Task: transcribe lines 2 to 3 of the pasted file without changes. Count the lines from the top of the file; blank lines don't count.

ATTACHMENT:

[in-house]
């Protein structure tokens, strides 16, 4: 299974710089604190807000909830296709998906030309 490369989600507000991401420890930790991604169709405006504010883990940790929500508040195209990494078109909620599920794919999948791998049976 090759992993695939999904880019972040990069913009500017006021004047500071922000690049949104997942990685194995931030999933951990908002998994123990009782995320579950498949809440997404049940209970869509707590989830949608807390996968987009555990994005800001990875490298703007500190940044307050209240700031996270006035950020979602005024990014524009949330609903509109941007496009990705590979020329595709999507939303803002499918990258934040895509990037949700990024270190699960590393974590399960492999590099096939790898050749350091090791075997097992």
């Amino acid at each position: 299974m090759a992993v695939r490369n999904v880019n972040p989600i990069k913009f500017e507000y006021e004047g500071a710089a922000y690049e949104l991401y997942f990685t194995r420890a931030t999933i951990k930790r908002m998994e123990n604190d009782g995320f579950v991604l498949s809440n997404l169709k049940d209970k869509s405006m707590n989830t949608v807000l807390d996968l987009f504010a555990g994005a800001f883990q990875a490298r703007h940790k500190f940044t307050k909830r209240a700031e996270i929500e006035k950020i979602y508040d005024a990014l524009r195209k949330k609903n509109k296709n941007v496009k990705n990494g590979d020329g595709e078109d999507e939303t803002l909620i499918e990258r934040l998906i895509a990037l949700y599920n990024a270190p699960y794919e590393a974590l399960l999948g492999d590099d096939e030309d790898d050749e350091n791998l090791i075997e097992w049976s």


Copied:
């Protein structure tokens, strides 16, 4: 299974710089604190807000909830296709998906030309 490369989600507000991401420890930790991604169709405006504010883990940790929500508040195209990494078109909620599920794919999948791998049976 090759992993695939999904880019972040990069913009500017006021004047500071922000690049949104997942990685194995931030999933951990908002998994123990009782995320579950498949809440997404049940209970869509707590989830949608807390996968987009555990994005800001990875490298703007500190940044307050209240700031996270006035950020979602005024990014524009949330609903509109941007496009990705590979020329595709999507939303803002499918990258934040895509990037949700990024270190699960590393974590399960492999590099096939790898050749350091090791075997097992």
């Amino acid at each position: 299974m090759a992993v695939r490369n999904v880019n972040p989600i990069k913009f500017e507000y006021e004047g500071a710089a922000y690049e949104l991401y997942f990685t194995r420890a931030t999933i951990k930790r908002m998994e123990n604190d009782g995320f579950v991604l498949s809440n997404l169709k049940d209970k869509s405006m707590n989830t949608v807000l807390d996968l987009f504010a555990g994005a800001f883990q990875a490298r703007h940790k500190f940044t307050k909830r209240a700031e996270i929500e006035k950020i979602y508040d005024a990014l524009r195209k949330k609903n509109k296709n941007v496009k990705n990494g590979d020329g595709e078109d999507e939303t803002l909620i499918e990258r934040l998906i895509a990037l949700y599920n990024a270190p699960y794919e590393a974590l399960l999948g492999d590099d096939e030309d790898d050749e350091n791998l090791i075997e097992w049976s």